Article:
Of course, if you're playing any of these as straight-up "this one wins", you are missing the incredible joy of "hamburgers smell, but only the bad ones are fragrant. Hilter probably was fragrant, but I doubt anyone lived to tell the tale. My birthday, however, boy was that fragrant...". The verdict slow-descriptive-reveal as the judge is the real art, and where you learn the most about people
We launched our little meta-board gaming company at http://susd.pretend-money.com a little over 1.5 months ago. And we're already profitable!
We made a conscious decision to forego taking money from advertisers/investors, and even dodged a pre-launch acquihire offer, in an attempt to create something that's 100% our vision (unless YC wanted to fund us.) Our plan is to grow slowly, keep up the quality, and use the money that we're making from the show/blog/podcast to fund even more ambitious community/tech projects.
Board Games are Big Business!
Board/card/traditional gaming (whatever you want to call it) has been exploding in America over the last 10 years or so. It taps into that primal need for people to sit around together and ACTUALLY interact with each other.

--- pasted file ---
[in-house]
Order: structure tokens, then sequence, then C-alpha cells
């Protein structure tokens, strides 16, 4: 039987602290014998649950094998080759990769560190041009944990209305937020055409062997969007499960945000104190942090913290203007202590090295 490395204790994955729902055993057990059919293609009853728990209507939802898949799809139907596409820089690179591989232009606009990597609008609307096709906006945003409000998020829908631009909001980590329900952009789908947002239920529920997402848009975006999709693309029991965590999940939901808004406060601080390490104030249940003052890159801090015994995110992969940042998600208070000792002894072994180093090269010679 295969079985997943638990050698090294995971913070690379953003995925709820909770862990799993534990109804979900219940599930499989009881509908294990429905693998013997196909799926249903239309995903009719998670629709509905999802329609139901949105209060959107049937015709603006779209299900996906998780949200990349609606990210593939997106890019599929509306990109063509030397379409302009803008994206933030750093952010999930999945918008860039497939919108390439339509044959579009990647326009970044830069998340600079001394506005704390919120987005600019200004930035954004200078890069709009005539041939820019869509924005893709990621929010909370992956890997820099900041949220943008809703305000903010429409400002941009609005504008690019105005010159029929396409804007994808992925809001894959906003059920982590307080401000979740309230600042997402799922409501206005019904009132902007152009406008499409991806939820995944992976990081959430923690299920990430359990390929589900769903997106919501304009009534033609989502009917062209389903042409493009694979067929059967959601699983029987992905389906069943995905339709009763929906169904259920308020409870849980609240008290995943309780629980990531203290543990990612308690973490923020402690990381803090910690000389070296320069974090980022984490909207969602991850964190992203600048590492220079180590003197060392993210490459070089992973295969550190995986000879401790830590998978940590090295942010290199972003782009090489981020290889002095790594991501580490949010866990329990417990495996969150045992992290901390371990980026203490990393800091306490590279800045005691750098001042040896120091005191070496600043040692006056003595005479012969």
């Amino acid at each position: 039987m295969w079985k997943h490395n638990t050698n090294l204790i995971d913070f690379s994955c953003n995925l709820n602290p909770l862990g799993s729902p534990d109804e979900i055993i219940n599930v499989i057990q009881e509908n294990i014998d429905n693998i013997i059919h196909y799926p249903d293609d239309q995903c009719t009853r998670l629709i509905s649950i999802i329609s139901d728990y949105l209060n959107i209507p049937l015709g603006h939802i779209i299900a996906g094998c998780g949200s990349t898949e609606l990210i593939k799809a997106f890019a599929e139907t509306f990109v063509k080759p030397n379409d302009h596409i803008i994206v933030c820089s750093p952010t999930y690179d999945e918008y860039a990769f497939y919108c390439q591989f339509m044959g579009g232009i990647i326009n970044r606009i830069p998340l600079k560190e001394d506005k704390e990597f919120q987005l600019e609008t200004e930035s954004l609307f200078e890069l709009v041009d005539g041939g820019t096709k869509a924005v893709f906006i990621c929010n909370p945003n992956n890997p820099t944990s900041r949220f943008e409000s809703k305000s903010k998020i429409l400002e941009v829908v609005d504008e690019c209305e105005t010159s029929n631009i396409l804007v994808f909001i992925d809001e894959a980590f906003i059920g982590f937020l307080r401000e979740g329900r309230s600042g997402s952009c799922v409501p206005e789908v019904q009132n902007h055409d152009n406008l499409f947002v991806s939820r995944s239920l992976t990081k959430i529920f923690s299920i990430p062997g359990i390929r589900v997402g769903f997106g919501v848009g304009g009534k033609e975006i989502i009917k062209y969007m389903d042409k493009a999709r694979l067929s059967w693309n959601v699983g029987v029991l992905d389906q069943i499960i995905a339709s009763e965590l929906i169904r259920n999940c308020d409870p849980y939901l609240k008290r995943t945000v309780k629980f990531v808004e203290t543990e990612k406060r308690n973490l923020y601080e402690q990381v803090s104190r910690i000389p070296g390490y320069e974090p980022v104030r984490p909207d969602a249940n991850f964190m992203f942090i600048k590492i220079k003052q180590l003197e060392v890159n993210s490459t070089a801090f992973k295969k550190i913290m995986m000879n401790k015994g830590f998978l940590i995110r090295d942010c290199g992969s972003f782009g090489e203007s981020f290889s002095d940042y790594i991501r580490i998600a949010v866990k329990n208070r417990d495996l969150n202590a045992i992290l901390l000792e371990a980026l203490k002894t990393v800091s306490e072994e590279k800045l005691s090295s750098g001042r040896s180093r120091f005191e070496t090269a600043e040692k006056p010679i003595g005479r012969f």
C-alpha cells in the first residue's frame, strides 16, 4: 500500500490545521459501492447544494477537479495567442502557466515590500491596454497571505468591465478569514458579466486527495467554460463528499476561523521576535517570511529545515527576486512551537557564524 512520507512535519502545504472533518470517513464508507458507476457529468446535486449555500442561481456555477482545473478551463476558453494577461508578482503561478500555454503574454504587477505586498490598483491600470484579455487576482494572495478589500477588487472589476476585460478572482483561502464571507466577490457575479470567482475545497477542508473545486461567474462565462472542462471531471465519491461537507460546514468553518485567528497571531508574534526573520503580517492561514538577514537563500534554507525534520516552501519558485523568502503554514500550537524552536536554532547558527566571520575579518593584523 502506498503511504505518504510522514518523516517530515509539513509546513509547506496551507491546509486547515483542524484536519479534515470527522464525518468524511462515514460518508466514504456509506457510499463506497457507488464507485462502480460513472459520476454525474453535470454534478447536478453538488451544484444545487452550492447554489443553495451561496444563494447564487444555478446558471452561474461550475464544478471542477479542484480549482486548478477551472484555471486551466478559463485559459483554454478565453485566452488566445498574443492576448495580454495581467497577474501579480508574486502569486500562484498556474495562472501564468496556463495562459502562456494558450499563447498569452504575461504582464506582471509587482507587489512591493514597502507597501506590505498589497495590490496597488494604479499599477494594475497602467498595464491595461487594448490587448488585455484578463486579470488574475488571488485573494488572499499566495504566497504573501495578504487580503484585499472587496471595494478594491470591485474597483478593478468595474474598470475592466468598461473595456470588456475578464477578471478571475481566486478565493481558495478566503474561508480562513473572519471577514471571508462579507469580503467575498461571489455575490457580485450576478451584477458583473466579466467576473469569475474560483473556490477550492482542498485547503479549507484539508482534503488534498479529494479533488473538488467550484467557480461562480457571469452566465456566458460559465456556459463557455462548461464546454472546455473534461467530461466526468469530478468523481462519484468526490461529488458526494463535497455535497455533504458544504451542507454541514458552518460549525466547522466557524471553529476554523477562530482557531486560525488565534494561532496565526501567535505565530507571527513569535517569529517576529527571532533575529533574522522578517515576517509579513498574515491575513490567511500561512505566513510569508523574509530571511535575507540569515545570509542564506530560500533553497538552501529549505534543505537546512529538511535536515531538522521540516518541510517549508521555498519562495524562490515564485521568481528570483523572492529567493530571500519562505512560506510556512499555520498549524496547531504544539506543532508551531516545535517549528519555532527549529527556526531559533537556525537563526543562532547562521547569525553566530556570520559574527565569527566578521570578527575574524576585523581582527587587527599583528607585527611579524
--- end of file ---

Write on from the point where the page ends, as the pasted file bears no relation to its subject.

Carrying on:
We're in a bit of a "Golden Age of Board Gaming". Quinns gave a hilarious talk on the subject: http://susd.pretend-money.com/videos/v/board-game-golden-age...
Quote: 'And its dawning on them that theyre doing something impressive. Were doing a lot of stuff that no one has done before, Hantoot reflects. I do think were sort of proof that if you streamlined your business enough, you could do a big thing with a few people.'
i.e. perfect for parents =)
It's also a great way to judge if you'll get along with someone.
love it when a business professor analyzes why something like this game is so successful
Also, it'll probably happen in the Midwest. Chicago, Austin, Madison, and Minneapolis are among the cities to watch.
Another way to fight spammers, would be to quietly shut off sending for their account, while still providing simulated email data to their dashboard, reporting successful sends, opens etc... That way, they would think they are still sending out spam and it would take them a while to realize that they had been cut off, slowing the cycle of them doubling their efforts.
Since when has a spammers return on investment been low?
Since when have spammers only used hijacked "legitimate" business domains instead of just using some wildcard email domain setup?
Its not enough that he posts his strategies online to make it easier for his adversaries to learn from, but this guy doesn't even sound like he grasps the fundamentals of what is supposed to be his profession?
As an ESP, isn't that pretty much the game you chose to play, both as the cat and the mouse?